YB applied the technique described, collected images and helped write the manuscript. ED collected images and helped write the manuscript. ER collected images and helped write the manuscript. DP collected images and helped write the manuscript. MM collected data and helped write the manuscript. DR applied the technique described, collected images and helped write the manuscript. All authors read and approved the final manuscript.

Corresponding author

Correspondence to David Rene Rodriguez Lima.

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Ethics approval and consent to participate

The present study is in line with the recommendations for biomedical research of the Helsinki Declaration of the World Medical Association and is in accordance with the regulations set forth in Resolution No. 008430 of 1993 (October 4, 1993) of the Ministry of Health of Colombia, which establishes the academic, technical and administrative standards for health research. The images used in the present study were acquired from a single patient who signed an informed consent form for their use. The use of this information was approved and evaluated by the Research Technician of Mayor Méderi University Hospital and of the Ethics Committee of Del Rosario University (Universidad del Rosario–UR) (DVO005 1052-CV1206).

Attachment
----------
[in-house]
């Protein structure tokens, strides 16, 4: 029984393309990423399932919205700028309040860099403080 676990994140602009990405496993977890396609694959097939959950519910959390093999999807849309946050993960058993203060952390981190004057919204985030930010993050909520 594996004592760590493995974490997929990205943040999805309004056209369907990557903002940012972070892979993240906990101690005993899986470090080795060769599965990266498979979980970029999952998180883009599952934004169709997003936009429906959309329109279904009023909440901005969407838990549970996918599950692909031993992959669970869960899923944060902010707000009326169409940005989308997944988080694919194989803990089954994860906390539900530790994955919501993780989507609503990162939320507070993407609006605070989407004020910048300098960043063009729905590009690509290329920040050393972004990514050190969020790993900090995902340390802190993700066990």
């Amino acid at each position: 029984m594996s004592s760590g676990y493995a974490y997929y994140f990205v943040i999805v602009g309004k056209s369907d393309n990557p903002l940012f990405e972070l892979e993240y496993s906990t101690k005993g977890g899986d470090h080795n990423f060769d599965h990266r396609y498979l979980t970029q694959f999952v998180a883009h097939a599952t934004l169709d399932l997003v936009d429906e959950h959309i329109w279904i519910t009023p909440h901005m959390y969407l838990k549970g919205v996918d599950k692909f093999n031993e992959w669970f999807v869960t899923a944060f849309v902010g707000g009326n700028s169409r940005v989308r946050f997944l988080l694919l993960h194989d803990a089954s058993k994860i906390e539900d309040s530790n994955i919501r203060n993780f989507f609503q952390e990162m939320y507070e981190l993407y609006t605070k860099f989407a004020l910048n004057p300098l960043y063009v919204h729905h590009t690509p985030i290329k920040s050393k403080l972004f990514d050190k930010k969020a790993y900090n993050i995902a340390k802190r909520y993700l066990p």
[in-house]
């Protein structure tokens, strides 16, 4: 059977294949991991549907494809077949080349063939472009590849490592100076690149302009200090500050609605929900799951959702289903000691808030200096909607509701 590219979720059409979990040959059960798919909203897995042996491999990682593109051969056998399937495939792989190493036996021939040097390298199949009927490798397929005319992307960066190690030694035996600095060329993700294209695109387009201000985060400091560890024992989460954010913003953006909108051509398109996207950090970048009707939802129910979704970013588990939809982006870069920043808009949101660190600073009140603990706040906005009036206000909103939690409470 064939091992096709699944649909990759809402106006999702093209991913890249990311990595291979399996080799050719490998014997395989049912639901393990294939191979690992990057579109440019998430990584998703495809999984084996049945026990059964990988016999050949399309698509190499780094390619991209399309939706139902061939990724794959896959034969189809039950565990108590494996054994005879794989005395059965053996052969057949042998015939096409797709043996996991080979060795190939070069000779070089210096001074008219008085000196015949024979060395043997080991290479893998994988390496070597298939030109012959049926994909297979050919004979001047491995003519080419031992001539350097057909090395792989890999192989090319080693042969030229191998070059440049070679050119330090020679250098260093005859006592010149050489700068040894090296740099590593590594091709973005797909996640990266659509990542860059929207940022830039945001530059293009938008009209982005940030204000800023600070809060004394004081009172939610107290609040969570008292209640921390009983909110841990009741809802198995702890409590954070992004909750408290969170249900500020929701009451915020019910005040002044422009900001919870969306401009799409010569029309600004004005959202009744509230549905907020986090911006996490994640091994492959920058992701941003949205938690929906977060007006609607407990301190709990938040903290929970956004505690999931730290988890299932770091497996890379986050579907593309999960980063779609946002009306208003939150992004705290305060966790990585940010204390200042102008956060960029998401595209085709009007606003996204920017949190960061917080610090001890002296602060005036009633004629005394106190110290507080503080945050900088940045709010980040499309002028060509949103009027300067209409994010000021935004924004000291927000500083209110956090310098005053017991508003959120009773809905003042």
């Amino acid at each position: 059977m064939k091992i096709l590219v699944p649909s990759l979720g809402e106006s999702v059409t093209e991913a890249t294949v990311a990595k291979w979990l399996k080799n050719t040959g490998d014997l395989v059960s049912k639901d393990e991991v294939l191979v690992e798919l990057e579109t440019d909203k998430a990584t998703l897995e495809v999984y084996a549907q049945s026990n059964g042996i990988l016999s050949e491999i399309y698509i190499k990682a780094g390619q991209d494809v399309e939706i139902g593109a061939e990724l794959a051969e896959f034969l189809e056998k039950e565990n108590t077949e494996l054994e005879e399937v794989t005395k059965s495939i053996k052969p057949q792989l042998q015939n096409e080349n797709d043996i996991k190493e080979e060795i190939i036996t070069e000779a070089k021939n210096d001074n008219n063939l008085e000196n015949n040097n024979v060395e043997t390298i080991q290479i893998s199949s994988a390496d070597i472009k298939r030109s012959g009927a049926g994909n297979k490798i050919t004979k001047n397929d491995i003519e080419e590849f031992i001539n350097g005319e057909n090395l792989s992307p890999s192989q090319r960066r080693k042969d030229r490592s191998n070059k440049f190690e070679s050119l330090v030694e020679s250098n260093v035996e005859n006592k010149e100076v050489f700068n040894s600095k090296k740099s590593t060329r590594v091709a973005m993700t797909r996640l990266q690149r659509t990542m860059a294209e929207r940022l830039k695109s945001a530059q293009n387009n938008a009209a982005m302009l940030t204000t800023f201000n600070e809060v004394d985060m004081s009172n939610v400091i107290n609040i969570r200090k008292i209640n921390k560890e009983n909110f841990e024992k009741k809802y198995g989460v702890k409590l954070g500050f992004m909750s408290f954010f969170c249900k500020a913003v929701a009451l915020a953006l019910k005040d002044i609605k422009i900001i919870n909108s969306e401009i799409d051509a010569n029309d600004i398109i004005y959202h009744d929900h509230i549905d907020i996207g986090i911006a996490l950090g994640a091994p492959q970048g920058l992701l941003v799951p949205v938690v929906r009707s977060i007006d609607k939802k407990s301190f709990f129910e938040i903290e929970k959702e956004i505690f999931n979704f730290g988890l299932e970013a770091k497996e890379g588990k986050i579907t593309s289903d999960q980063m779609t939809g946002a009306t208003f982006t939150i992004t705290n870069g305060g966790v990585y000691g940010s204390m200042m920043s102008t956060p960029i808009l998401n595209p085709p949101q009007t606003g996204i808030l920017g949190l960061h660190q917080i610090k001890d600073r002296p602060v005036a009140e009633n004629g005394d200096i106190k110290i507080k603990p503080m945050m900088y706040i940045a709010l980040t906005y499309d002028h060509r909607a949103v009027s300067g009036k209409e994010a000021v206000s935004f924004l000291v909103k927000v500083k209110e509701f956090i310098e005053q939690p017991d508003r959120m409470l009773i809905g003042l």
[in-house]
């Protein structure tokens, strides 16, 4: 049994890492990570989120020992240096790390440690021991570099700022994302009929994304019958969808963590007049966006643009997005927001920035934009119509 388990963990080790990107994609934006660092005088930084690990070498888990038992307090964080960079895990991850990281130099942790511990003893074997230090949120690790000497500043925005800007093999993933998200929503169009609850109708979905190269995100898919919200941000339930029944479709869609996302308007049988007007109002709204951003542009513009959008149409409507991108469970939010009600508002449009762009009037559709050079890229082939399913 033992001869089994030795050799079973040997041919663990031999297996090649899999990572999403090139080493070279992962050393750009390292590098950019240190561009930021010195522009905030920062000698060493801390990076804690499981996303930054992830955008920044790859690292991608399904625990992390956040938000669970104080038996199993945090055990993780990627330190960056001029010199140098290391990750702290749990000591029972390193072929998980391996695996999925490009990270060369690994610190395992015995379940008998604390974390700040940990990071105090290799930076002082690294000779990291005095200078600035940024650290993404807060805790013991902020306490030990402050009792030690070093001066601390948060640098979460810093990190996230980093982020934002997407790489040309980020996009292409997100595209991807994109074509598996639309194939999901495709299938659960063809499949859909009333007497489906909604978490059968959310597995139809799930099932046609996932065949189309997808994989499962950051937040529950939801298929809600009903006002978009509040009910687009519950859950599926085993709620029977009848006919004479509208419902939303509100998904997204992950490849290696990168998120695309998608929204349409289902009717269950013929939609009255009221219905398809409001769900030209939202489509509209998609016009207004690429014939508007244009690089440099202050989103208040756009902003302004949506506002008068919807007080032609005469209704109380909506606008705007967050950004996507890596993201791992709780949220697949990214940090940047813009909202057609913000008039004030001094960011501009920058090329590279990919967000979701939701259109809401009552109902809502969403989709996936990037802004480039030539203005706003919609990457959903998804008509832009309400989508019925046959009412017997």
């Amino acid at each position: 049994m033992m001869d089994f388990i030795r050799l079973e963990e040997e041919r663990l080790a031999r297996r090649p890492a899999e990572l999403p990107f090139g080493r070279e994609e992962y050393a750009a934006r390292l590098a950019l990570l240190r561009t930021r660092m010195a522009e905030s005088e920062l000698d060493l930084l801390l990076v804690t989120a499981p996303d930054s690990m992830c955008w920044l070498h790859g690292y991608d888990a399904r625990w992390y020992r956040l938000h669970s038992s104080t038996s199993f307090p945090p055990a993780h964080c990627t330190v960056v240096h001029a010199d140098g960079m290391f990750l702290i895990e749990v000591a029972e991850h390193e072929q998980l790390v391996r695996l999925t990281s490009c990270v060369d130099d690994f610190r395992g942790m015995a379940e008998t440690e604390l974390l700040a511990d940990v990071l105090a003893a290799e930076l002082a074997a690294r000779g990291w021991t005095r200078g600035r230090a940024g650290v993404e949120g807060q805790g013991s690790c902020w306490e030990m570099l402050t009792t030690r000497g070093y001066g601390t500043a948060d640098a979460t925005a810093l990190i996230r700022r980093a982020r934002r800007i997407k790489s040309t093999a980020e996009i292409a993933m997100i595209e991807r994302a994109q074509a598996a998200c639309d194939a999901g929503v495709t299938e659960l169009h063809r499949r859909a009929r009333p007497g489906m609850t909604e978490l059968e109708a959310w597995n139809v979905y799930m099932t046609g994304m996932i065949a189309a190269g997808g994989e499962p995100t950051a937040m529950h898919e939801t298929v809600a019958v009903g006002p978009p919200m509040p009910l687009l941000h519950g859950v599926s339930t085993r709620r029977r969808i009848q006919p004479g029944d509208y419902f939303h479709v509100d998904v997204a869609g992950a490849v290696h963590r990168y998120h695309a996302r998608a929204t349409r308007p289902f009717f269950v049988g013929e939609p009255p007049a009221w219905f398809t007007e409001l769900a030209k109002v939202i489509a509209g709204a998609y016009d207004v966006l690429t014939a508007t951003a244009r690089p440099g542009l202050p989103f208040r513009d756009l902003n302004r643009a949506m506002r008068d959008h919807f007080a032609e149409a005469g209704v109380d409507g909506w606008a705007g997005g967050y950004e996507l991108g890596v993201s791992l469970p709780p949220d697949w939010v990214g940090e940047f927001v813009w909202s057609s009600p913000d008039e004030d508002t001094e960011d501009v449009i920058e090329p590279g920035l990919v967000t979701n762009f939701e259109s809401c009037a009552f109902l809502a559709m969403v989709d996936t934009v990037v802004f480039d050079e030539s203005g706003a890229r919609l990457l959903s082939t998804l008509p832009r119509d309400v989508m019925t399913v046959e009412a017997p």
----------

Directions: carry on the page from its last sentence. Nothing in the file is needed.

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The patients signed an informed consent form for the publication of the images used in the present study, specifically the institutional form of Mayor Méderi University Hospital. Based on this consent, all the information that can identify or be associated with the person is anonymized to guarantee the confidentiality of the patient.

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The authors declare that they have no conflicts of interest.

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Rodriguez Lima, D.R., Duran, E.J., Rojas Díaz, E.L. et al. Ultrasound-guided insertion of intra-aortic balloon counterpulsation in intensive care: description of the technique. Ultrasound J 12, 23 (2020).

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  • Ultrasound
  • Intra-aortic balloon counterpulsation (IAoBC)
  • Mechanical circulatory support
  • Ultrasound education